We passed a large hall lined with dozens of prayer wheels that people would spin as they walked by. Tibetan prayer wheels (called Mani wheels by the Tibetans) are devices for spreading spiritual blessings and well-being. Rolls of thin paper, imprinted with many, many copies of the mantra (prayer) “Om Mani Padme Hum”, printed in an ancient Indian script or in Tibetan script, are wound around an axle in a protective container and spun around and around. Typically, larger decorative versions of the syllables of the mantra are also carved on the outside cover of the wheel. Tibetan Buddhists believe that saying this mantra, out loud or silently to oneself, invokes the powerful benevolent attention and blessings of Chenrezig, the embodiment of compassion. Green had led tours in Tibet, and being a serious Buddhist, was happy to explain all of this to us.

Rural Roads are much more interesting than Super Highways

The whole process of threshing and winnowing is very labor intensive.

The whole process of threshing and winnowing is very labor intensive.

This was a part of China we really wanted to see, but most of the time we had been trapped on the super highways like rats in a tunnel. Climbing into the mountains, we were entertained by the road signs. Images of Buddhas had been painted on rock faces. Lots of Tibetan prayer flags told us we were getting close to the 3,643 m pass, (11,952 ft). Herds of sheep grazed in the tundra-like valley with many white yurts just visible in the background. The “short-cut” suggested by both our Garmin GPSs was very much under construction, like dirt, gravel and mud. We had just aired the tires down when we came to a total stop. An overloaded truck carrying a mountain of bricks was bogged and a line of cars was stopped behind it. We could smell the clutch of the stuck truck burning up, wheels spinning in the mud.

An overloaded truck gets stuck in the mud

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We pulled out an overloaded truck full of bricks that got stuck in the mud.

Of course we could help with all our chains, tow straps and winch, but before we dug all that out and got it all muddy, the first thing we asked was, “Do you have a tow strap”. If they had one, and they did, then next step was for them to hook it on to their vehicle, wherever they choose. The next and easiest step was to attach it to one of our tow loops. They figured this out and to the relief of them and the line of cars waiting behind them, we drug them out of the bog. Their bumper came off in the process but they were happy.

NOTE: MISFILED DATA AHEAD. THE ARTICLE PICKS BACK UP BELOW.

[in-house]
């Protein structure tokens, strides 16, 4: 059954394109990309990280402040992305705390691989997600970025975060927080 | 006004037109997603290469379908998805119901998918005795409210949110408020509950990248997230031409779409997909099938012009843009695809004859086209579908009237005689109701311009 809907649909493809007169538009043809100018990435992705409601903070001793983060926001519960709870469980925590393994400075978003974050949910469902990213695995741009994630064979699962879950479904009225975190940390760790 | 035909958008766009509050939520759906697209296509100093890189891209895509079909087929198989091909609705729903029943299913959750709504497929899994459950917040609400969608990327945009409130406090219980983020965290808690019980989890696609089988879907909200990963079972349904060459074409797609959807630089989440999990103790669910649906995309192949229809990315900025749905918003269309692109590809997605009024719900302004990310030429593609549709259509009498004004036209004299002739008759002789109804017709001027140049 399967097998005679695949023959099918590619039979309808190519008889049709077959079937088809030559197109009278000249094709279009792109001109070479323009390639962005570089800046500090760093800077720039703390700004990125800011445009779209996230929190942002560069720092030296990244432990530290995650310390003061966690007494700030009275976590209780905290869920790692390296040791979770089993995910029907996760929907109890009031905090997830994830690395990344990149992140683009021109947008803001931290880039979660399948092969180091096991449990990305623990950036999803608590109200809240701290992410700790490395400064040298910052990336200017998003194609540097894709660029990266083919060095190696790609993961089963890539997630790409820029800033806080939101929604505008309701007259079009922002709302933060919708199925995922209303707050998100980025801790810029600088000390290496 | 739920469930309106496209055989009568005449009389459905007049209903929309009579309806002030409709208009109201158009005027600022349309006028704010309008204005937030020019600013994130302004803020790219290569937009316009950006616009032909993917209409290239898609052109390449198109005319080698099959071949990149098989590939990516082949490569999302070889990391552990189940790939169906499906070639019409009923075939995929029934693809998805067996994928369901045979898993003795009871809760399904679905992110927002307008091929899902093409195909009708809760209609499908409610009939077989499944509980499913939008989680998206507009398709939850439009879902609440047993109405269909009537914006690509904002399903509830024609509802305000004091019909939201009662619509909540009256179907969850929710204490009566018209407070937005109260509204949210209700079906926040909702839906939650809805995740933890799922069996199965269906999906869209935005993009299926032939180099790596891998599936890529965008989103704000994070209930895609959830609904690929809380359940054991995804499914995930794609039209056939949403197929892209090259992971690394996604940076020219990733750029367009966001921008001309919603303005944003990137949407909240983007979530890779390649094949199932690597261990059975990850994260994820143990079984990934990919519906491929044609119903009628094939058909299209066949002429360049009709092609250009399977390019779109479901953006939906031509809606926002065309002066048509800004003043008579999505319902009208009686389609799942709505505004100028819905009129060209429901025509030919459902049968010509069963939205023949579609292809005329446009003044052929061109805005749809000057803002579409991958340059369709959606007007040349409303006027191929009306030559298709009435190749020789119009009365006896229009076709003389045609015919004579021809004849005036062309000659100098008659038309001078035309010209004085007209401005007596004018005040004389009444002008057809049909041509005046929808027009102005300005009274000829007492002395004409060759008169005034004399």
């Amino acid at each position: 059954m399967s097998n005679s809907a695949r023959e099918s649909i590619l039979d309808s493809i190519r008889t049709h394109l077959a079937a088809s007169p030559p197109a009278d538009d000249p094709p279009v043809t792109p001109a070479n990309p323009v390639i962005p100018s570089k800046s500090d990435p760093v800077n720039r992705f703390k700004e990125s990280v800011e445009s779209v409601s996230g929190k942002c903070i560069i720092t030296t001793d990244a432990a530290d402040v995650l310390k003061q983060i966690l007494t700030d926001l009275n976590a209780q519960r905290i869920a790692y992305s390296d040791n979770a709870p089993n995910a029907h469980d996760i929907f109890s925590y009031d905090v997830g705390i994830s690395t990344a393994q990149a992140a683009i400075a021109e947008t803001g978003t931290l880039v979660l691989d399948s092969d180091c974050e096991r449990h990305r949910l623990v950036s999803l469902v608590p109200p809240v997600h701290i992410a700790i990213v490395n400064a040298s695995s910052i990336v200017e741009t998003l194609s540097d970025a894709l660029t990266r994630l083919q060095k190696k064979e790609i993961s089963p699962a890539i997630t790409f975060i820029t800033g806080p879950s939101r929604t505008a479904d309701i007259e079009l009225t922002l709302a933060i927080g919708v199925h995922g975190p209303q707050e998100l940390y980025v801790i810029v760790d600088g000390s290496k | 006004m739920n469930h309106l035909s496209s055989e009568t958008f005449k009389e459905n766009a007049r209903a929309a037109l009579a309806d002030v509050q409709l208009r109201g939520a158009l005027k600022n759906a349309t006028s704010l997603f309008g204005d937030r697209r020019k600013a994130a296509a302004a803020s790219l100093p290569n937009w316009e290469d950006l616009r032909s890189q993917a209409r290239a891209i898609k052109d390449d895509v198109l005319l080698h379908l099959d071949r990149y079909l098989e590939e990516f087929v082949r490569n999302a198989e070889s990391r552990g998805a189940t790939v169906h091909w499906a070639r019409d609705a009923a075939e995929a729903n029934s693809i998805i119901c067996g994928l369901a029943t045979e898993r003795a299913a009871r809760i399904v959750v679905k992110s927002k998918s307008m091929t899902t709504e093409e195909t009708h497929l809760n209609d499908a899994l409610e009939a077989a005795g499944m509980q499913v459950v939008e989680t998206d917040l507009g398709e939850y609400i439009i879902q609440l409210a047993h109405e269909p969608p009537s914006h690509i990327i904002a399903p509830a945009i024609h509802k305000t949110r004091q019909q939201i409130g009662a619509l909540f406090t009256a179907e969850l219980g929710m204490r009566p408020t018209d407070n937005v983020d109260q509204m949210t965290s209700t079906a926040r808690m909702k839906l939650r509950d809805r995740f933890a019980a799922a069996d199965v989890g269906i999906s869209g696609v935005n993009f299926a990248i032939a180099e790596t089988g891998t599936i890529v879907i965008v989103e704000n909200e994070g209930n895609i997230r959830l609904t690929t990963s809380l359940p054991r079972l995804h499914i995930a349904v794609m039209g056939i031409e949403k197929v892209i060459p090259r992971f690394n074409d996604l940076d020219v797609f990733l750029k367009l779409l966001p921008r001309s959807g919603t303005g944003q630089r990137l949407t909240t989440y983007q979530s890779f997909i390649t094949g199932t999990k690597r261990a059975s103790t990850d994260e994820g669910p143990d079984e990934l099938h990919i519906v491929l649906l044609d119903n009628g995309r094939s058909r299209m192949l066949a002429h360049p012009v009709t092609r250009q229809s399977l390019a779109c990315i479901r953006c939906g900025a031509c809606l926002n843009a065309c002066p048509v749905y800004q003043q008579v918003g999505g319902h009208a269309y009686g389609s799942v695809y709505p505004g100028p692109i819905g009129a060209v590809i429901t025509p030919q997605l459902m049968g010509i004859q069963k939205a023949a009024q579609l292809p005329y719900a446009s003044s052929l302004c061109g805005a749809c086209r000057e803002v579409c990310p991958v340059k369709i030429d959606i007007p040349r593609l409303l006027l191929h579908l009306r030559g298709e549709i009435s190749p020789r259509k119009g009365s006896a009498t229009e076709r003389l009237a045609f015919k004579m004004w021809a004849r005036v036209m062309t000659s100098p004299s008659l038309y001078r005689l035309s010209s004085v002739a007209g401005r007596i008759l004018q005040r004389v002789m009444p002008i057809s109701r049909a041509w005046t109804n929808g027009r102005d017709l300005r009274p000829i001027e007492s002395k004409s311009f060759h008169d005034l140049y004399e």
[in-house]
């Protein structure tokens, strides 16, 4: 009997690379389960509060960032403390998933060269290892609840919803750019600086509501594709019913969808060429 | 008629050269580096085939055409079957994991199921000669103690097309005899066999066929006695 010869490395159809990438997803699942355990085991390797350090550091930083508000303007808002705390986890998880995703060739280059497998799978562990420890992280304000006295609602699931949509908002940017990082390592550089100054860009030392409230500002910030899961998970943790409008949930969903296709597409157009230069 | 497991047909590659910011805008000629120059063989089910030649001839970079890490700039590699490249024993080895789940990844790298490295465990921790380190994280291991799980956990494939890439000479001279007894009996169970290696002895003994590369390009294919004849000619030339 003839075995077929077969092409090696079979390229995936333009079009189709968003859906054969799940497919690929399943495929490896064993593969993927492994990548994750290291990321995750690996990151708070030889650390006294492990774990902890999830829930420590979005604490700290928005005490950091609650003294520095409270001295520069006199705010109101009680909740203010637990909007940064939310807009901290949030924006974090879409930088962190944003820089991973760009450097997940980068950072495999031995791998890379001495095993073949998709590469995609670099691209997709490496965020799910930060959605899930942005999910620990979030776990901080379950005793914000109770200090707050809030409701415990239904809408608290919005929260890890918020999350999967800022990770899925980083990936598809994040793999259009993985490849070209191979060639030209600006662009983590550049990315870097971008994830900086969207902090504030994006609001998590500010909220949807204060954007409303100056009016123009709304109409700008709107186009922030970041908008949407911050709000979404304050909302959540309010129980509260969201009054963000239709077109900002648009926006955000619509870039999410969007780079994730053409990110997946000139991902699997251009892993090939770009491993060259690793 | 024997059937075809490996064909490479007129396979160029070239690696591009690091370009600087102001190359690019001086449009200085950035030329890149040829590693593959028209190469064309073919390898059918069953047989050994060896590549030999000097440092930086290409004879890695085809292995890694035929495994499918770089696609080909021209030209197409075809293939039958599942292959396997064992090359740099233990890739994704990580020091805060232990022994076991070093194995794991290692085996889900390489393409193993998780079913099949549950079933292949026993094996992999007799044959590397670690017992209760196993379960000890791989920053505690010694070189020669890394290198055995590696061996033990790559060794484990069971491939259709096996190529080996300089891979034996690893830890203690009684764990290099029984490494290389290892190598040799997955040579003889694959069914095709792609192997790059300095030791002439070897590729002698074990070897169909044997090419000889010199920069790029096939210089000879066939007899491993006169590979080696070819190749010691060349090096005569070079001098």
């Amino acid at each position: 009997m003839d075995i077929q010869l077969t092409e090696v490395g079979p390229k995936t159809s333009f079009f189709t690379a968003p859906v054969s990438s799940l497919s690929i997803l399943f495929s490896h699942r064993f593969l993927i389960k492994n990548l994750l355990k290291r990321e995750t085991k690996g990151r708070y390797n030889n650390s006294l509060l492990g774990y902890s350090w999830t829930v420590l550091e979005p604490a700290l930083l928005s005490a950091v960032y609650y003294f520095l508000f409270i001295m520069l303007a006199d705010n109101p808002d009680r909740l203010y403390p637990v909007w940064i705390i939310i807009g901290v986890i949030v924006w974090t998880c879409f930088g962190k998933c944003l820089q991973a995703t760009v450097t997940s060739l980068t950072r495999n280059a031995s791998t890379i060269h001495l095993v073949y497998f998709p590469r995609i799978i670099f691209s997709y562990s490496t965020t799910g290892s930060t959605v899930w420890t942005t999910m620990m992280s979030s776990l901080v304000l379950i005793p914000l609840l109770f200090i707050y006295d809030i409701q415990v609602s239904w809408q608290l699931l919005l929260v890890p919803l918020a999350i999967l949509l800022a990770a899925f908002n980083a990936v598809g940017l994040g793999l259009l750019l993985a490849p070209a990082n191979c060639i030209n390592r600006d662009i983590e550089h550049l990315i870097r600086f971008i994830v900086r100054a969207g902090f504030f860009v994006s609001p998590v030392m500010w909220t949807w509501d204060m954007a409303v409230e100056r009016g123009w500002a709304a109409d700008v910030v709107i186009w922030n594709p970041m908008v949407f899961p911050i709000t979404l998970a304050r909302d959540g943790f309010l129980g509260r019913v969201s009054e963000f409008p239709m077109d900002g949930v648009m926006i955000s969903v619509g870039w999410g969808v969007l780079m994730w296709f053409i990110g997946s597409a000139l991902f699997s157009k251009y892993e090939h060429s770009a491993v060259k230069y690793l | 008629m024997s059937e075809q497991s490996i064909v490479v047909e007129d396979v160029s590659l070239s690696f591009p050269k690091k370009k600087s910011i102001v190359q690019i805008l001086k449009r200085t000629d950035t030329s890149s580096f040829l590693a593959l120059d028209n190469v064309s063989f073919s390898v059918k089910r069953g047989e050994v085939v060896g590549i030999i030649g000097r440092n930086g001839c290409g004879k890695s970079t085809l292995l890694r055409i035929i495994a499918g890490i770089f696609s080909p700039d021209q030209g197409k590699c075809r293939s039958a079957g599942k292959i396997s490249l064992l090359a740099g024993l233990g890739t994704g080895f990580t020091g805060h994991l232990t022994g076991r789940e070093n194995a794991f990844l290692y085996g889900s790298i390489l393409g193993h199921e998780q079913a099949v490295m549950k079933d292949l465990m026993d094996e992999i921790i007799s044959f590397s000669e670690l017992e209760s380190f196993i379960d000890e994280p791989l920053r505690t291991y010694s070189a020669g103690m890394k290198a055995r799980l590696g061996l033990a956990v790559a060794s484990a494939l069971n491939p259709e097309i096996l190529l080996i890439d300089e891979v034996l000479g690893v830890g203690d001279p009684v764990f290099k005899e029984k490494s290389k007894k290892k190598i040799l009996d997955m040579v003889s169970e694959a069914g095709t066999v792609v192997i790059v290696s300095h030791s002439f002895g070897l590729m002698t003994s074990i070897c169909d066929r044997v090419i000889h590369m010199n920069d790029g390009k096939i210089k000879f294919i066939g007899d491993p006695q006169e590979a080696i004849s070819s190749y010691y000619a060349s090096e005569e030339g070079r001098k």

With this delay it was dark as we made it down a long series of switchbacks to the town of Xiahe and pulled into the parking lot of a cute hotel Green had stayed at once before. It was her turn to cook, and she meticulously prepared a delicious meal introducing us to lotus root. It was nice to have a kitchen big enough for two people to work in at the same time, and I got to relax after our interesting drive over the mountains. In the morning we could walk into the Labrang monastery.


China # 9 – Heading to Xining, Qinghai Province – September 2014

June 22, 2018

Getting a late start from the end of the Great Wall of China, we were back on the monotonous highway. Looking for a place to camp, we saw a side road and followed it to a field with hundreds of bags of just-harvested onions, but no one around. We guessed that trucks would be coming in the morning to start loading but it was big and flat, and it had not started to rain yet. We were home. Not our favorite camp, but a memorable (smelly) one. Yes, we snatched a couple of onions laying loose on the ground.

Biking around China for Peace

In the next town we saw a car wash and asked if we could get some water. The only faucet was inside

A parting shot with the Chinese biker promoting Peace.

A parting shot with the Chinese biker promoting Peace.